In addition to the graduate coursework, ASHA (CFCC) requires that students have completed one undergraduate course in each of the following areas: biological sciences, physical sciences (physics or chemistry), math-based statistics, and behavioral/social sciences. The section of speech-language pathology at the University of Louisville requires an earned grade of C- or higher in each of the aforementioned areas. Please see Requirements for ASHA Certification for more information.
Only current University of Louisville undergraduate students may enroll in Preparatory Phase courses without applying to the program. These courses may be taken as electives. Completion of the courses does not guarantee admission into the Core Phase of the program. Student must formally submit an application to the Graduate School and qualify for admission. Post baccalaureate students must be formally accepted to the Preparatory phase.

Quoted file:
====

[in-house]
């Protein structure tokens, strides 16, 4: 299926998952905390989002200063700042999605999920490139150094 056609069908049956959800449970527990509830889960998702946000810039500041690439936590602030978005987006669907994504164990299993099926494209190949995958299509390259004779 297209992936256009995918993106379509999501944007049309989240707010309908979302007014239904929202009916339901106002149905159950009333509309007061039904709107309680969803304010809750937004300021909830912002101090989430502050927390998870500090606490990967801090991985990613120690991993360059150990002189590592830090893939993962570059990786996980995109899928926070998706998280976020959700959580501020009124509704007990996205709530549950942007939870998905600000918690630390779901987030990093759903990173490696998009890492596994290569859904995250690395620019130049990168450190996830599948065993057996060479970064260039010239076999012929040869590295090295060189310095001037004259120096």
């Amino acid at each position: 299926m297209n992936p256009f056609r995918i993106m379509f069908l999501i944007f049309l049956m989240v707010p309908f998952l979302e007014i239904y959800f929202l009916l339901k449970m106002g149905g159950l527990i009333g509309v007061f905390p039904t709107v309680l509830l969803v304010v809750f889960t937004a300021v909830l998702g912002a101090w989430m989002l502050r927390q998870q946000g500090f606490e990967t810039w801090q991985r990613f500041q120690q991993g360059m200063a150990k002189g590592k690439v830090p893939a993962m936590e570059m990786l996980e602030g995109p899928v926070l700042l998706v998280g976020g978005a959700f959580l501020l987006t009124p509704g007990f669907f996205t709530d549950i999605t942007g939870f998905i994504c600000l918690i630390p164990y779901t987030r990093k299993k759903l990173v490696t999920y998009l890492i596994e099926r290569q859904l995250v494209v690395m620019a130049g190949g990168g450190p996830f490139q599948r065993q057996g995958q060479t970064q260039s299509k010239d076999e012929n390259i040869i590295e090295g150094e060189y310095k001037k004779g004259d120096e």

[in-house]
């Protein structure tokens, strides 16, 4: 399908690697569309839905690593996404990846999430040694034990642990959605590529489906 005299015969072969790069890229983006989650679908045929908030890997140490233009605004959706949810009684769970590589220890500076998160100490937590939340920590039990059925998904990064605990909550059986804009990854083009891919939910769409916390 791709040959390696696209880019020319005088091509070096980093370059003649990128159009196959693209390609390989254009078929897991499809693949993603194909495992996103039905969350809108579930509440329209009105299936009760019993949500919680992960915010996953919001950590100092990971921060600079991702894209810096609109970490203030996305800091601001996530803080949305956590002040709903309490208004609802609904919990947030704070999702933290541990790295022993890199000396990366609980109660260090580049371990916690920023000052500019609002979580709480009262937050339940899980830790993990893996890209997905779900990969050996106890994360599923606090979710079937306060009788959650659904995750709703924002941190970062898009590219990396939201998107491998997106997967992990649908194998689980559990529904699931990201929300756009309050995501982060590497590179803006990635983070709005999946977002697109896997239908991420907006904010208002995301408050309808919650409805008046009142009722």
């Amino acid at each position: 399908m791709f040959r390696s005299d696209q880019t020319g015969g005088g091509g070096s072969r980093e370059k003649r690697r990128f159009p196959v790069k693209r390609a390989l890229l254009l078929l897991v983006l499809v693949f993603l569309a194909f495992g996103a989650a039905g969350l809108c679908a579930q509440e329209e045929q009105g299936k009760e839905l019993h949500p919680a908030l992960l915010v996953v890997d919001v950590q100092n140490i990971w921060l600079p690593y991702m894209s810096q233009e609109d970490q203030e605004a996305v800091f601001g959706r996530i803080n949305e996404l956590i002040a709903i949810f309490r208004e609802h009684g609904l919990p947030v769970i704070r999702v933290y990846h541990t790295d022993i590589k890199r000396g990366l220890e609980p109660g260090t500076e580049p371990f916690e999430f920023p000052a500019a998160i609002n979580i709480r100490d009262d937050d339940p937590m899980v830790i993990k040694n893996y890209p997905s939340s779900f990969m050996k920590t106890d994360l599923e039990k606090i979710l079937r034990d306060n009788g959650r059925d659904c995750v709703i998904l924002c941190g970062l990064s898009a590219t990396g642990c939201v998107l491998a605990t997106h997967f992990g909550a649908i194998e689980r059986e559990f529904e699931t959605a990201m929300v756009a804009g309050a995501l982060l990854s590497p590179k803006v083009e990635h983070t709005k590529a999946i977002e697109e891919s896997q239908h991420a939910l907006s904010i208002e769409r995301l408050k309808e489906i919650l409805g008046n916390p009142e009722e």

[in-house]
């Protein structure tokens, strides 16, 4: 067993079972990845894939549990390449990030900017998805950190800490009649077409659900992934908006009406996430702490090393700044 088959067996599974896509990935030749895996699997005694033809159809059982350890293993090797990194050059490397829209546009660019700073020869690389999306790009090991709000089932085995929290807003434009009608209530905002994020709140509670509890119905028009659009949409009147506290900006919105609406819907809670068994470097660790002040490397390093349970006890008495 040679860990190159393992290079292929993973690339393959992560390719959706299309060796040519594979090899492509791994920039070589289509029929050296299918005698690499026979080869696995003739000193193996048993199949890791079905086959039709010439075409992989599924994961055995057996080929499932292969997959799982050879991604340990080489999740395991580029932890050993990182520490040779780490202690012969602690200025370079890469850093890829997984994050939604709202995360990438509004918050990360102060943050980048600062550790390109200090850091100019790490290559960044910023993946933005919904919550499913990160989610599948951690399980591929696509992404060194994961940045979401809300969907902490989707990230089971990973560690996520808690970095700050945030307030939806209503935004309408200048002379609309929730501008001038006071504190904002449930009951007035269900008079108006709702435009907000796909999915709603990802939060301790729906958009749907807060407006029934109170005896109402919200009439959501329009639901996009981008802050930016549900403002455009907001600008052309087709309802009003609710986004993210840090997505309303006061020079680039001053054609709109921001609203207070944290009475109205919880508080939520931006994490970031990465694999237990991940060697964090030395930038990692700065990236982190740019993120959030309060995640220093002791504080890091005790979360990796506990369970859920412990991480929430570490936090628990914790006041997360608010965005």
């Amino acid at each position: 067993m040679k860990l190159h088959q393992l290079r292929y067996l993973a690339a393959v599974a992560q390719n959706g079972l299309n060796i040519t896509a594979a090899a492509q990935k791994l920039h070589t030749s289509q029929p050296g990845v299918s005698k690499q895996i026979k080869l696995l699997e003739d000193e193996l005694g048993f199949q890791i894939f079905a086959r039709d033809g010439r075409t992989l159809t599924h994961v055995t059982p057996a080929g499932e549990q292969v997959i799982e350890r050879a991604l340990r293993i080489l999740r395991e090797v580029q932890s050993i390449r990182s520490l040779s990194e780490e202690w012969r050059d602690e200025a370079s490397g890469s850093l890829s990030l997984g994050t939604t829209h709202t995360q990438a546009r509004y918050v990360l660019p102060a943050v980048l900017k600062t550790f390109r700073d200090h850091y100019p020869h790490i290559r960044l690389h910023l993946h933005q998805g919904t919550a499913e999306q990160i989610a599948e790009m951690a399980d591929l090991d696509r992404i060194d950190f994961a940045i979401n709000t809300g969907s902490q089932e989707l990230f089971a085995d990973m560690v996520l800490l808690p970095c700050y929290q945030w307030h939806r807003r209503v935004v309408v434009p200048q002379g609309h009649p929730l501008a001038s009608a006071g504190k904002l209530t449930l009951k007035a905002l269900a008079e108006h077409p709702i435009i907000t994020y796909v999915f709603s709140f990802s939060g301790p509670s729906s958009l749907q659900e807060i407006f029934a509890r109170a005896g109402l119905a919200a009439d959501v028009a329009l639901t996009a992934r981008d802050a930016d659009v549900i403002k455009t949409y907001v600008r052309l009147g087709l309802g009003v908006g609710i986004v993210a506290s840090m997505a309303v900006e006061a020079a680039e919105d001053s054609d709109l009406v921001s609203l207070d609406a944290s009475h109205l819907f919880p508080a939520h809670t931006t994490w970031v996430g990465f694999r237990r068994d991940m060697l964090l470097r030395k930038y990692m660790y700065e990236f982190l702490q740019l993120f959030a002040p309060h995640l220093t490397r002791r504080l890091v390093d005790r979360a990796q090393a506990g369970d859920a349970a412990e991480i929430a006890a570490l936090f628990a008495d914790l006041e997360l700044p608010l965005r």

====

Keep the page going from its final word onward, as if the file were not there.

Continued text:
Core Phase Course Sequence -
All faculty in the Speech-Language Pathology Section hold the Certificate of Clinical Competence from the American Speech-Language Hearing Association and are licensed by the Commonwealth of Kentucky. Faculty members come from diverse backgrounds and bring students a well-rounded body of knowledge, research interests and first-hand experience. The practices and interests of our faculty combine to give students access to a wealth of knowledge and a current understanding of the field. As faculty members participate in private practices in their areas of expertise, they bring the most up-to-date and relevant evidence-based techniques to the classroom.
Program Director and Assistant Professor
Director of Clinical Education and Associate Professor
Director of Research and Assistant Professor
Clinical Assistant Professor
Alice Inman, MS, CCC/SLP, BCS-S
Faculty Research Interests Include:
- Voice Disorders
- Traumatic Brain Injury
- Head and Neck Cancer Rehabilitation
- Feeding Disorders
- Augmentative-Alternative Communication
- Normal Language Development
- Very Early Language Development
- Autism Spectrum Disorders
- Auditory Processing Disorders
- Motor Speech Disorders
- Language and Learning Disorders
- Reading Instruction and Remediation
- Fluency Disorders
- Service Delivery in the Schools